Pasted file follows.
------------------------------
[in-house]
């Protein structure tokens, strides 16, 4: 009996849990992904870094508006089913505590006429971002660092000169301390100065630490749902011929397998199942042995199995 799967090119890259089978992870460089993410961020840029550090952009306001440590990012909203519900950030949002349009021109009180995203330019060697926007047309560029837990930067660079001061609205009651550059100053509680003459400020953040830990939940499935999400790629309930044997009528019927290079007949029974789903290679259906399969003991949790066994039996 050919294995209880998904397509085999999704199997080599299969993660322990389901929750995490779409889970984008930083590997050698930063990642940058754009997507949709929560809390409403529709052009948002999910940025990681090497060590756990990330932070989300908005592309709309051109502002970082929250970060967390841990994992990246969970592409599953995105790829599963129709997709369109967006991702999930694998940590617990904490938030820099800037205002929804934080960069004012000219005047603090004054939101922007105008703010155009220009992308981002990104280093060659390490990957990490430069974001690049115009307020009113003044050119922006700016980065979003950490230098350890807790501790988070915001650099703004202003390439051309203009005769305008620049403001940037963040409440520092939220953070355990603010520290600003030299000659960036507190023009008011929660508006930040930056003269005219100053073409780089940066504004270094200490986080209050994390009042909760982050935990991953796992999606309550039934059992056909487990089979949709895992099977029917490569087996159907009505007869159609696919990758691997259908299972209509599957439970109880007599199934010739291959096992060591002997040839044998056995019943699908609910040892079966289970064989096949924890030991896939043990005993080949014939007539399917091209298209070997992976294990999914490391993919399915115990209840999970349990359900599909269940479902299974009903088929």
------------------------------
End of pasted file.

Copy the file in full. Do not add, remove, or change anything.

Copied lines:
[in-house]
């Protein structure tokens, strides 16, 4: 009996849990992904870094508006089913505590006429971002660092000169301390100065630490749902011929397998199942042995199995 799967090119890259089978992870460089993410961020840029550090952009306001440590990012909203519900950030949002349009021109009180995203330019060697926007047309560029837990930067660079001061609205009651550059100053509680003459400020953040830990939940499935999400790629309930044997009528019927290079007949029974789903290679259906399969003991949790066994039996 050919294995209880998904397509085999999704199997080599299969993660322990389901929750995490779409889970984008930083590997050698930063990642940058754009997507949709929560809390409403529709052009948002999910940025990681090497060590756990990330932070989300908005592309709309051109502002970082929250970060967390841990994992990246969970592409599953995105790829599963129709997709369109967006991702999930694998940590617990904490938030820099800037205002929804934080960069004012000219005047603090004054939101922007105008703010155009220009992308981002990104280093060659390490990957990490430069974001690049115009307020009113003044050119922006700016980065979003950490230098350890807790501790988070915001650099703004202003390439051309203009005769305008620049403001940037963040409440520092939220953070355990603010520290600003030299000659960036507190023009008011929660508006930040930056003269005219100053073409780089940066504004270094200490986080209050994390009042909760982050935990991953796992999606309550039934059992056909487990089979949709895992099977029917490569087996159907009505007869159609696919990758691997259908299972209509599957439970109880007599199934010739291959096992060591002997040839044998056995019943699908609910040892079966289970064989096949924890030991896939043990005993080949014939007539399917091209298209070997992976294990999914490391993919399915115990209840999970349990359900599909269940479902299974009903088929």